Is it Healthy for Children to Drink Chocolate and Flavored Milk?
Is Chocolate Milk Healthy for Kids?
Serving chocolate milk in school cafeterias is once again under attack, but is it really that bad for kids? Nutrition expert Joy Bauer weighs in.
By Sharon Tanenbaum
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Chocolate milk: To drink or not to drink? That's the hot-button issue on the minds of school officials, parents, and nutrition experts across the country.
The debate over whether chocolate milk should be served in school cafeterias — and whether it's healthy — reared its head again when the Los Angeles Unified School District announced it would ban chocolate- and strawberry-flavored milk from its schools starting this summer. Superintendent John Deasy pushed for the ban with influence from celebrity chef and food activist Jamie Oliver, who has said that flavored milk has as much sugar as a candy bar.
In April,The Washington Postreported that Fairfax County, Va., schools would reintroduce chocolate milk after they banned it (along with D.C. schools) last year. The new, reformulated chocolate milk is low-fat and contains less sugar than previous versions (and the sugar is from sugar cane or beets instead of the more processed high-fructose corn syrup).
But the chocolate milk controversy is bigger than just school policy. Chocolate milk is higher in sugar and calories than non-flavored milk, but some kids simply refuse to drink plain milk. (According to dairy industry data, milk consumption in 58 schools dropped by an average of 35 percent when flavored milk was removed or limited.)
So are kids better off consuming the extra sugar and calories in chocolate milk than not consuming any milk — a vital source of calcium, vitamin D, and other vital nutrients — at all?
Chocolate Milk vs. Regular Milk
All milk — flavored or not — is packed with nutrients. One cup of fortified low-fat milk contains around 100 calories and 13 grams of sugar (in the form of lactose, a sugar found naturally in milk) and about 300 milligrams of calcium (about 25 percent of kids' daily need) as well as vitamin D, vitamin A, B vitamins, and minerals like potassium and phosphorus. The same size serving of typical low-fat chocolate milk contains about 160 calories and 25 grams of sugar (the increased amount comes from added sugar), with comparable levels of vitamins and minerals.
It may not seem like a huge difference, but over time that extra sugar and calories add up, especially when they're consumed daily at school and as part of an already too-sugary diet, explains , RD, nutrition and health expert for theTodayshow and Everyday Health. A recent Emory University study found that added sugar accounts for 20 percent of teens' daily calories; those with the highest sugar intake had lower levels of "good" HDL cholesterol and higher levels of "bad" LDL cholesterol and triglycerides, and a higher risk of heart disease and diabetes later in life. Much of the teens' sugar intake came from sweetened beverages, the study authors said.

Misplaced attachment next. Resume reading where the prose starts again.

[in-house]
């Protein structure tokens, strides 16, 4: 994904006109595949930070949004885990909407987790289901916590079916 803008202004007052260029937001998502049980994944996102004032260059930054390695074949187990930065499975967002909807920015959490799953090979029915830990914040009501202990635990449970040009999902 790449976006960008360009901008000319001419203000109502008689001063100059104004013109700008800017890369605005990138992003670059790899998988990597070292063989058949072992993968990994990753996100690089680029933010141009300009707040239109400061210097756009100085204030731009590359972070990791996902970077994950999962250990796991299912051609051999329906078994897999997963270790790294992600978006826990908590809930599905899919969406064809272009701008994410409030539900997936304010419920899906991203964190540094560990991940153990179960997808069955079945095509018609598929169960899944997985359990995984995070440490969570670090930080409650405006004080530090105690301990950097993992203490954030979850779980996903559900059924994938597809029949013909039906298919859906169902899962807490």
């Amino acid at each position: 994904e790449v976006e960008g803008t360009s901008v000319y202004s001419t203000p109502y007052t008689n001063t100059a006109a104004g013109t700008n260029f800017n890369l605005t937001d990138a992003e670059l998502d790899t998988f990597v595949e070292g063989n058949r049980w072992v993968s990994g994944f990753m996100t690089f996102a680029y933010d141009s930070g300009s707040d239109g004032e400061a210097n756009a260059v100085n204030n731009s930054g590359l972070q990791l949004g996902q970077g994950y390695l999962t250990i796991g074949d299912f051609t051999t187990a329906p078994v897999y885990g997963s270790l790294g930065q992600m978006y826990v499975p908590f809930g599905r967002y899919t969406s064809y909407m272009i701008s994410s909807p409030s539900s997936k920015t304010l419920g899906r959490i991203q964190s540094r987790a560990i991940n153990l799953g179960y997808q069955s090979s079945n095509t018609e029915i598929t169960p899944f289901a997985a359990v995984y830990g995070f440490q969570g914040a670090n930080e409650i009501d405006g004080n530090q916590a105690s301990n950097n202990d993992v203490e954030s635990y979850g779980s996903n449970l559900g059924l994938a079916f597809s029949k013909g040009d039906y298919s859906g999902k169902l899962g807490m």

Should Kids Drink Chocolate Milk at All?
"I don't recommend that kids drink chocolate milk in schools," says Bauer, because the added sugar provides unnecessary extra calories when so many kids are already struggling with their weight and unhealthy eating.
Instead, Bauer says it's definitely best to encourage your kids to drink plain 1 percent or fat-free milk with their lunch at school. (Kids shouldn't drink whole milk after age 2, according to the American Academy of Pediatrics.) If your child will only drink flavored milk, Bauer says it's better to have them drink water with their school lunch and serve them chocolate milk with breakfast, a snack, or dinner at home (stick with one serving a day for flavored milk), where you can make your own healthier version.
"At home parents can control the kind of milk poured and the amount of chocolate syrup or sweetened cocoa stirred in," she says. Just mix two teaspoons of chocolate syrup or sweetened cocoa powder into fat-free milk, which only adds around 7 extra grams of sugar and 35 calories.
One thing most experts can agree on: Kids need to get enough calcium (800 milligrams a day for ages 4 to 8; 1,300 milligrams a day for ages 9 to 18; 800) and milk is often an important calcium contributor in most kids' diets. To reach those amounts, children need multiple servings of calcium-rich foods a day, including milk as well as low-fat yogurt, cheese, and leafy green vegetables like spinach and broccoli. If you're concerned about your child's calcium intake, ask your pediatrician about taking supplements.
Bottom line:Pre-mixed chocolate milk contains added sugar and calories that kids don't need, and it shouldn't be served in schools, says Bauer. If your child will only drink chocolate moo juice, serve it occasionally at home where you can whip up your own healthier version.
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